Mark’s #29: The Catcher In The Rye, by J.D. Salinger (222 pages)

As I sit down to write this short post, my wife warns me, “You know that book is a classic. You can’t say anything bad about it, it will make you look stupid.”

Hmmm…. I’ll try my best to not look like an idiot….

Written in 1951, this is a ‘classic’ book about teenage angst, rebellion, and cynical adolescence.  The story follows two days in the life of 16-year-old Holden Caufield right after he get’s get out of prep school.   It’s written from an autobiographical perspective.  As such, like many 16-year-olds, Holden seems to have a high view of his own wisdom and insights on people, relationships, and life in general.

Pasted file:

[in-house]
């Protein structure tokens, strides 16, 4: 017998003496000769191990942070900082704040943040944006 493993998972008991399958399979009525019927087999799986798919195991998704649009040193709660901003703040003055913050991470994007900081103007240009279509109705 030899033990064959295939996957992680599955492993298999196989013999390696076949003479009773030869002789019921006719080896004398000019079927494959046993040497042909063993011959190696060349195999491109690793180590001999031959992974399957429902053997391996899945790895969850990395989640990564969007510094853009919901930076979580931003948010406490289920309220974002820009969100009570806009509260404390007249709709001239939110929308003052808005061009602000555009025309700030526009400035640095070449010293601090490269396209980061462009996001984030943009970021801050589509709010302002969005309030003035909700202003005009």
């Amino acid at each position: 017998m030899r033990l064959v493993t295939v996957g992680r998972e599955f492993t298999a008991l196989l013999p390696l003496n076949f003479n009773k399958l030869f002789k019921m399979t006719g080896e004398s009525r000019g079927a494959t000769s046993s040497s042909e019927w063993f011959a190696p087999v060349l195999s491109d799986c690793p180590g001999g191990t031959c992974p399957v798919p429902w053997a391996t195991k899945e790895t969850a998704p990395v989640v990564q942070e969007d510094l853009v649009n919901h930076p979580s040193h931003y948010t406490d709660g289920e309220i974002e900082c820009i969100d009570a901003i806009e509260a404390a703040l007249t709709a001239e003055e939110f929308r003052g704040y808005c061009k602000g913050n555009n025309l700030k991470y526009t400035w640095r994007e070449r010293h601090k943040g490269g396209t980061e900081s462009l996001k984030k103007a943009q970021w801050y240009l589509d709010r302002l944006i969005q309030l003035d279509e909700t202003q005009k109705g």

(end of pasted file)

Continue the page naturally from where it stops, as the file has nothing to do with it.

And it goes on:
As the story progresses, the reader begins to see a bit behind the veil into the insecurities and lostness of the kid.  Everywhere he goes he seems to run into some kind of conflict – always the result of others actions, not his of course.

I had a hard time with this novel. Probably because, as my wife implied, I’m not well trained with the ‘classics’ yet, thus, I’m an idiot.  I found the plot to be a bit too nebulous.  I was hoping that he would at least finally make the call to the girl he seemed to love – he didn’t.

Perhaps I just need to talk to english teachers Ron and my mother-in-law Brenda to enlighten me.

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